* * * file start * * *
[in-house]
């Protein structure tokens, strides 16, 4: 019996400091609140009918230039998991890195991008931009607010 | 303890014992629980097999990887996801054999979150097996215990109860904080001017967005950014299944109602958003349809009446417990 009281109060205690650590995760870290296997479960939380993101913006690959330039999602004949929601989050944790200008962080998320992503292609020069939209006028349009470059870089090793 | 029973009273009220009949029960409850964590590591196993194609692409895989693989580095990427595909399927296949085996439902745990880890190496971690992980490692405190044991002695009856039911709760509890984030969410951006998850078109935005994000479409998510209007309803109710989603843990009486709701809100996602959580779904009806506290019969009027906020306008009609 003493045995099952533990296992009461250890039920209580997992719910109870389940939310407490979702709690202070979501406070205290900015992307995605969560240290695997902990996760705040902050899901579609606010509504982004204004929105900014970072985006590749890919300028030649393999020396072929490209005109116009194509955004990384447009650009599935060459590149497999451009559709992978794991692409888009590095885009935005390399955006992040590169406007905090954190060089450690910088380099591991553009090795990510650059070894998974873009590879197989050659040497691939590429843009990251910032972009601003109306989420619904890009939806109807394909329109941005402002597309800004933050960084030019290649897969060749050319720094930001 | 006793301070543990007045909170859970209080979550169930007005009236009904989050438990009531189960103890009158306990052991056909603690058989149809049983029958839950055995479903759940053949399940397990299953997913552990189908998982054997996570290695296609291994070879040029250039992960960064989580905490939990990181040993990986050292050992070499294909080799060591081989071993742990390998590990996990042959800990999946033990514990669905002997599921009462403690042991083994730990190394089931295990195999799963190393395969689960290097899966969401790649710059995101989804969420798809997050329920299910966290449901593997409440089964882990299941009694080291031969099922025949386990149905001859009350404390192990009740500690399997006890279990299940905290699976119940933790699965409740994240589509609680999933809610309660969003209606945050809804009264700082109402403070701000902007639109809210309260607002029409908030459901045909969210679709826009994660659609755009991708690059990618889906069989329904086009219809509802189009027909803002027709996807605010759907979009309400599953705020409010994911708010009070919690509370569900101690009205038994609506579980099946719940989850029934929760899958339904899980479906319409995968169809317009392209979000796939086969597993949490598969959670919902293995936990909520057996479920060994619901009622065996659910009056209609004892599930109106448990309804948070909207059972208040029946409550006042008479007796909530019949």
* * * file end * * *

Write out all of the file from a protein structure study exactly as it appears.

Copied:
[in-house]
């Protein structure tokens, strides 16, 4: 019996400091609140009918230039998991890195991008931009607010 | 303890014992629980097999990887996801054999979150097996215990109860904080001017967005950014299944109602958003349809009446417990 009281109060205690650590995760870290296997479960939380993101913006690959330039999602004949929601989050944790200008962080998320992503292609020069939209006028349009470059870089090793 | 029973009273009220009949029960409850964590590591196993194609692409895989693989580095990427595909399927296949085996439902745990880890190496971690992980490692405190044991002695009856039911709760509890984030969410951006998850078109935005994000479409998510209007309803109710989603843990009486709701809100996602959580779904009806506290019969009027906020306008009609 003493045995099952533990296992009461250890039920209580997992719910109870389940939310407490979702709690202070979501406070205290900015992307995605969560240290695997902990996760705040902050899901579609606010509504982004204004929105900014970072985006590749890919300028030649393999020396072929490209005109116009194509955004990384447009650009599935060459590149497999451009559709992978794991692409888009590095885009935005390399955006992040590169406007905090954190060089450690910088380099591991553009090795990510650059070894998974873009590879197989050659040497691939590429843009990251910032972009601003109306989420619904890009939806109807394909329109941005402002597309800004933050960084030019290649897969060749050319720094930001 | 006793301070543990007045909170859970209080979550169930007005009236009904989050438990009531189960103890009158306990052991056909603690058989149809049983029958839950055995479903759940053949399940397990299953997913552990189908998982054997996570290695296609291994070879040029250039992960960064989580905490939990990181040993990986050292050992070499294909080799060591081989071993742990390998590990996990042959800990999946033990514990669905002997599921009462403690042991083994730990190394089931295990195999799963190393395969689960290097899966969401790649710059995101989804969420798809997050329920299910966290449901593997409440089964882990299941009694080291031969099922025949386990149905001859009350404390192990009740500690399997006890279990299940905290699976119940933790699965409740994240589509609680999933809610309660969003209606945050809804009264700082109402403070701000902007639109809210309260607002029409908030459901045909969210679709826009994660659609755009991708690059990618889906069989329904086009219809509802189009027909803002027709996807605010759907979009309400599953705020409010994911708010009070919690509370569900101690009205038994609506579980099946719940989850029934929760899958339904899980479906319409995968169809317009392209979000796939086969597993949490598969959670919902293995936990909520057996479920060994619901009622065996659910009056209609004892599930109106448990309804948070909207059972208040029946409550006042008479007796909530019949």